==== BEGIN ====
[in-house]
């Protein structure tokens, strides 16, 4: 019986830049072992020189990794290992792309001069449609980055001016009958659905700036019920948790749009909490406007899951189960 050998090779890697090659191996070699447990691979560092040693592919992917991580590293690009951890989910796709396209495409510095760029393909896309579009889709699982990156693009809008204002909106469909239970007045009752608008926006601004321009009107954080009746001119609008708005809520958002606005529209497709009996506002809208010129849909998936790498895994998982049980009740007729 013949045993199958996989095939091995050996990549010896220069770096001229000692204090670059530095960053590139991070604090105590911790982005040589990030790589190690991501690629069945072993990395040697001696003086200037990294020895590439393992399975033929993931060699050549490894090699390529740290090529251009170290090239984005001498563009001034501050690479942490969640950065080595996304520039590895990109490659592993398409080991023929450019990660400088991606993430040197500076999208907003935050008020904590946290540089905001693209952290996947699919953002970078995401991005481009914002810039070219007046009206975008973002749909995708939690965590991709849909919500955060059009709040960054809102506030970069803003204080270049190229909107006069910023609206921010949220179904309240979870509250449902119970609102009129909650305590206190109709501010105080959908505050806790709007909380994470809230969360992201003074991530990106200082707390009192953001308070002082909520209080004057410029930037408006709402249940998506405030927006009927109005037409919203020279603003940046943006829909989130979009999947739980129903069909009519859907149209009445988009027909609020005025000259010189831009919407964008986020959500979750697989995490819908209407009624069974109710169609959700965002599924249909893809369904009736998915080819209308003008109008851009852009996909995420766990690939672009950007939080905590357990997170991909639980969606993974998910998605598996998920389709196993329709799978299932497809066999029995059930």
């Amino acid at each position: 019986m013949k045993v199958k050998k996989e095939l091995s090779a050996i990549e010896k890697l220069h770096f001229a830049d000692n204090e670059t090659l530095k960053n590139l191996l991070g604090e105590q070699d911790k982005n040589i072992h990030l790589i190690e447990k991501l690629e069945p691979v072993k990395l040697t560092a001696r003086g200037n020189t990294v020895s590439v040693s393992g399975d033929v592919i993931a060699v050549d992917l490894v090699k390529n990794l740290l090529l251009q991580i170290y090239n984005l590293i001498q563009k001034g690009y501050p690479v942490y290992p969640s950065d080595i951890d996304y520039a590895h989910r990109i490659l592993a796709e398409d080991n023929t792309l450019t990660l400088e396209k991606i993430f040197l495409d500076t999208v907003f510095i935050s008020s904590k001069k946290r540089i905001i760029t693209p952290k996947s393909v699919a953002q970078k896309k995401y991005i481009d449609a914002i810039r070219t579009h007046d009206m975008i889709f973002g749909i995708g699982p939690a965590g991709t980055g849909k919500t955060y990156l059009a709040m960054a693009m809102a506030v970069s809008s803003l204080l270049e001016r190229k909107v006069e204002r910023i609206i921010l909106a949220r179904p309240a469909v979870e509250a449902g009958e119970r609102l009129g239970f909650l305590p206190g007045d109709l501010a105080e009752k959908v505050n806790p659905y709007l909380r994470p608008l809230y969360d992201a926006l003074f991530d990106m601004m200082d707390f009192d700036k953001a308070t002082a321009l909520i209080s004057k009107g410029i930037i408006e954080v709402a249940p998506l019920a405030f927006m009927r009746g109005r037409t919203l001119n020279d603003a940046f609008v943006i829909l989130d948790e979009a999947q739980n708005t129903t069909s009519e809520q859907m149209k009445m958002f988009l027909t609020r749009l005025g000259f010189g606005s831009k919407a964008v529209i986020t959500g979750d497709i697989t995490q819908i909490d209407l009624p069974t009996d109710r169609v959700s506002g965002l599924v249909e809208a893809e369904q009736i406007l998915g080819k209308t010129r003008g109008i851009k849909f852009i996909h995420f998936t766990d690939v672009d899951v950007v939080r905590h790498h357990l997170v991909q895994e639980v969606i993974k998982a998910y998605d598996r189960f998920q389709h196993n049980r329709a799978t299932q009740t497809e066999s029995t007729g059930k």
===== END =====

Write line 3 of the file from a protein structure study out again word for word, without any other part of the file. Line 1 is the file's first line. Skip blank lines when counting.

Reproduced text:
């Amino acid at each position: 019986m013949k045993v199958k050998k996989e095939l091995s090779a050996i990549e010896k890697l220069h770096f001229a830049d000692n204090e670059t090659l530095k960053n590139l191996l991070g604090e105590q070699d911790k982005n040589i072992h990030l790589i190690e447990k991501l690629e069945p691979v072993k990395l040697t560092a001696r003086g200037n020189t990294v020895s590439v040693s393992g399975d033929v592919i993931a060699v050549d992917l490894v090699k390529n990794l740290l090529l251009q991580i170290y090239n984005l590293i001498q563009k001034g690009y501050p690479v942490y290992p969640s950065d080595i951890d996304y520039a590895h989910r990109i490659l592993a796709e398409d080991n023929t792309l450019t990660l400088e396209k991606i993430f040197l495409d500076t999208v907003f510095i935050s008020s904590k001069k946290r540089i905001i760029t693209p952290k996947s393909v699919a953002q970078k896309k995401y991005i481009d449609a914002i810039r070219t579009h007046d009206m975008i889709f973002g749909i995708g699982p939690a965590g991709t980055g849909k919500t955060y990156l059009a709040m960054a693009m809102a506030v970069s809008s803003l204080l270049e001016r190229k909107v006069e204002r910023i609206i921010l909106a949220r179904p309240a469909v979870e509250a449902g009958e119970r609102l009129g239970f909650l305590p206190g007045d109709l501010a105080e009752k959908v505050n806790p659905y709007l909380r994470p608008l809230y969360d992201a926006l003074f991530d990106m601004m200082d707390f009192d700036k953001a308070t002082a321009l909520i209080s004057k009107g410029i930037i408006e954080v709402a249940p998506l019920a405030f927006m009927r009746g109005r037409t919203l001119n020279d603003a940046f609008v943006i829909l989130d948790e979009a999947q739980n708005t129903t069909s009519e809520q859907m149209k009445m958002f988009l027909t609020r749009l005025g000259f010189g606005s831009k919407a964008v529209i986020t959500g979750d497709i697989t995490q819908i909490d209407l009624p069974t009996d109710r169609v959700s506002g965002l599924v249909e809208a893809e369904q009736i406007l998915g080819k209308t010129r003008g109008i851009k849909f852009i996909h995420f998936t766990d690939v672009d899951v950007v939080r905590h790498h357990l997170v991909q895994e639980v969606i993974k998982a998910y998605d598996r189960f998920q389709h196993n049980r329709a799978t299932q009740t497809e066999s029995t007729g059930k």